One of the key questions facing business leaders is whether their industry will rebound from the economic shock posed by the virus, or sustain lasting damage. The answer to this question likely lies in an assessment of the degree to which industries find themselves susceptible to the negative elements brought about by this crisis. Consider all those manufacturing sectors , for example, that have relied on global just-in-time-based supply chains, they will now be under pressure to change so that continuity of supply is just as valued as cost and speed to market. In addition, there will likely also be lasting changes to consumer attitudes toward physical distance, health, and privacy. For example, increased health awareness and a corresponding desire to live more healthily could bring lasting change to where, how, and what people eat. Some consumers and governments—but by no means all—may change their attitudes toward the sharing and use of personal data if it can be demonstrated that the use of such data during the crisis helped safeguard lives. For the vast majority of people, this crisis represents the biggest disruption they have ever faced. Their attitudes may be changed profoundly and in ways that are hard to predict. The tourism, travel, and hospitality sectors may see their businesses subject to long-term changes in business and individual travel preferences. Concern over the possibility of other drastically negative events that where unthinkable until recently could change how consumers approach financial security—saving more and spending less. Given the intensity of these pressures, it is reasonable to question whether existing market positions will be retained without significant effort to reposition and respond to changes confronting industries and sectors as a whole. To this can be added the economic impact of stretched balance sheets and valuations leading to changes in business ownership. In this context, it is possible that businesses will need to find new and enduring ways to collaborate, prompted by the regulatory and other changes in order to address the current crisis.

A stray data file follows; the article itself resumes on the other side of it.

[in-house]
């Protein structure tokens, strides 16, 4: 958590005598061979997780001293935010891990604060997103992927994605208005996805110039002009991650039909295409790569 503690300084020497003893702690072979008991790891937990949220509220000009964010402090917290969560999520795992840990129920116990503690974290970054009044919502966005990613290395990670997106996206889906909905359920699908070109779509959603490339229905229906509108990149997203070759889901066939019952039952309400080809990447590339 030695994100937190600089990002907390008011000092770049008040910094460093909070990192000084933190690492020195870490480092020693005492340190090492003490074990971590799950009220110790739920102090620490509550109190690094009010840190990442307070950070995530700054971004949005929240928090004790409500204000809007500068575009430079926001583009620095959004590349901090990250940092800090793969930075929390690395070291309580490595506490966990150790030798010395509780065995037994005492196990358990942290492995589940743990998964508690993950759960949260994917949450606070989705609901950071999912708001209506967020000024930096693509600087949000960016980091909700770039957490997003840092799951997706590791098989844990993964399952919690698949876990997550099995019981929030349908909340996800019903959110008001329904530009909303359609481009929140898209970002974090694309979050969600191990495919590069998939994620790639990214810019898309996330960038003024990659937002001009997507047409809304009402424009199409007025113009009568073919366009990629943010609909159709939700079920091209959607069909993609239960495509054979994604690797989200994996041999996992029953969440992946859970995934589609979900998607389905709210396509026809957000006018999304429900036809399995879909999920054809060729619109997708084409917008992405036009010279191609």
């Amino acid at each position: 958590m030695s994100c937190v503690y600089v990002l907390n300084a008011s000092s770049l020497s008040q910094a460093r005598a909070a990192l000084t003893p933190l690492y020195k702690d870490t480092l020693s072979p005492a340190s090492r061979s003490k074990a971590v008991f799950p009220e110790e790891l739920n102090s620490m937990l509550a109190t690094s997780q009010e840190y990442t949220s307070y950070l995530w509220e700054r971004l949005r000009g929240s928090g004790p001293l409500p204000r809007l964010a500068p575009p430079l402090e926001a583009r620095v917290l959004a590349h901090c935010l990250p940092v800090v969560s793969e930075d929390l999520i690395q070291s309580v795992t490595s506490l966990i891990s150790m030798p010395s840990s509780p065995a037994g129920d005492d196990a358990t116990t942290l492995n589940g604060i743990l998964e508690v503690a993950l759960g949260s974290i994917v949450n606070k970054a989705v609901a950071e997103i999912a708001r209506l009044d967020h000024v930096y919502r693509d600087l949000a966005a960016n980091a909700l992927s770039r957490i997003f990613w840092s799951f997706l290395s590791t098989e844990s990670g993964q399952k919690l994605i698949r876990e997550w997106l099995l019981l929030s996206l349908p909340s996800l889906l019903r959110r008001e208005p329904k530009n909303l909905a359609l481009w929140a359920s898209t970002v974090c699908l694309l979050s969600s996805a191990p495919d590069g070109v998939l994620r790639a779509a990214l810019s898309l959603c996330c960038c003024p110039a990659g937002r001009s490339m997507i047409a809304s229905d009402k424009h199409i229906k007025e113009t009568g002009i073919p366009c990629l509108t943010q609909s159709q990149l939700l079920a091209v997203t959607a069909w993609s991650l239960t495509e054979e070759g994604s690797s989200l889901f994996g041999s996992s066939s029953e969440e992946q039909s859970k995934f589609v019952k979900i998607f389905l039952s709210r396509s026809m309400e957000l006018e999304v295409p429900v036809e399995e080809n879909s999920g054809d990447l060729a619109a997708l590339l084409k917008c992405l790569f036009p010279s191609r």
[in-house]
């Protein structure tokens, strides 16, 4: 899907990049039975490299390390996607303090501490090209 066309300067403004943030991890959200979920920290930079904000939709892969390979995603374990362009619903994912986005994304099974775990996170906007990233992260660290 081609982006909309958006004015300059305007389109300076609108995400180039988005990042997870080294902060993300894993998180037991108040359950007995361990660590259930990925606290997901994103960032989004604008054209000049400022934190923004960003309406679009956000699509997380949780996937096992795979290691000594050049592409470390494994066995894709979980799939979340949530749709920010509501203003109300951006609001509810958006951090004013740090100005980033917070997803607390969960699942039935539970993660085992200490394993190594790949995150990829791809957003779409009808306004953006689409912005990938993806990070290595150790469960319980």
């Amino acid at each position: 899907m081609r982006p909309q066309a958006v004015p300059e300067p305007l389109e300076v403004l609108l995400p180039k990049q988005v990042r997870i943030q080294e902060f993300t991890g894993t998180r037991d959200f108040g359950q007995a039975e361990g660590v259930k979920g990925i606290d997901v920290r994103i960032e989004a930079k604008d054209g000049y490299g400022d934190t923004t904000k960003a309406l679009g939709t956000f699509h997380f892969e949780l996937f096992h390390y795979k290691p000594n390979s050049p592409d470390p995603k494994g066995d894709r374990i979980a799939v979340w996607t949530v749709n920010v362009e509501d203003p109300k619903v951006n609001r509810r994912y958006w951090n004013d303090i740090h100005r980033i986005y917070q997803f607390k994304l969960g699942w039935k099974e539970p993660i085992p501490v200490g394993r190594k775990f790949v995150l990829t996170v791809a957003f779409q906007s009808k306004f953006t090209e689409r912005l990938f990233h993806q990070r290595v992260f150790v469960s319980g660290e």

Finding the silver linings: If we truly believe that necessity is the mother of invention there could be some positive outcomes of the coronavirus crisis. Let me be clear, these positives will be no way near to compensating for the human and economic damage it is creating. However, given the general shortage of optimism at the moment, it may be heartening to consider a few encouraging possibilities. One has to do with the human imperative to communicate. In this sense, Individuals, communities, businesses, and governments alike are all learning new ways to connect: almost everyone knows a story of the grandparent who finally learned to Zoom, Skype, or Microsoft Teams. For businesses, the consequences have been profound. Many have learned how to operate remotely—at a high level and at far greater speed. These practices could well stick, making for better management and more flexible workforces. Flexible work is often critical to support employees at different life stages such as parents with young kids, women during parts of their career, or affinity groups such as the disabled. Business leaders now have a better sense of what can, and cannot, be done outside their companies’ traditional processes. Many are beginning to appreciate the speed with which their organizations can move once they change how they do things. In short, the coronavirus is forcing both the pace and scale of workplace innovation. Indeed, as businesses are forced to do more with less, many are finding better, simpler, less expensive, and faster ways to operate.
Feel free to drop me an email on: firstname.lastname@example.org, to discuss how you believe you business should adapt for such a “new normal”.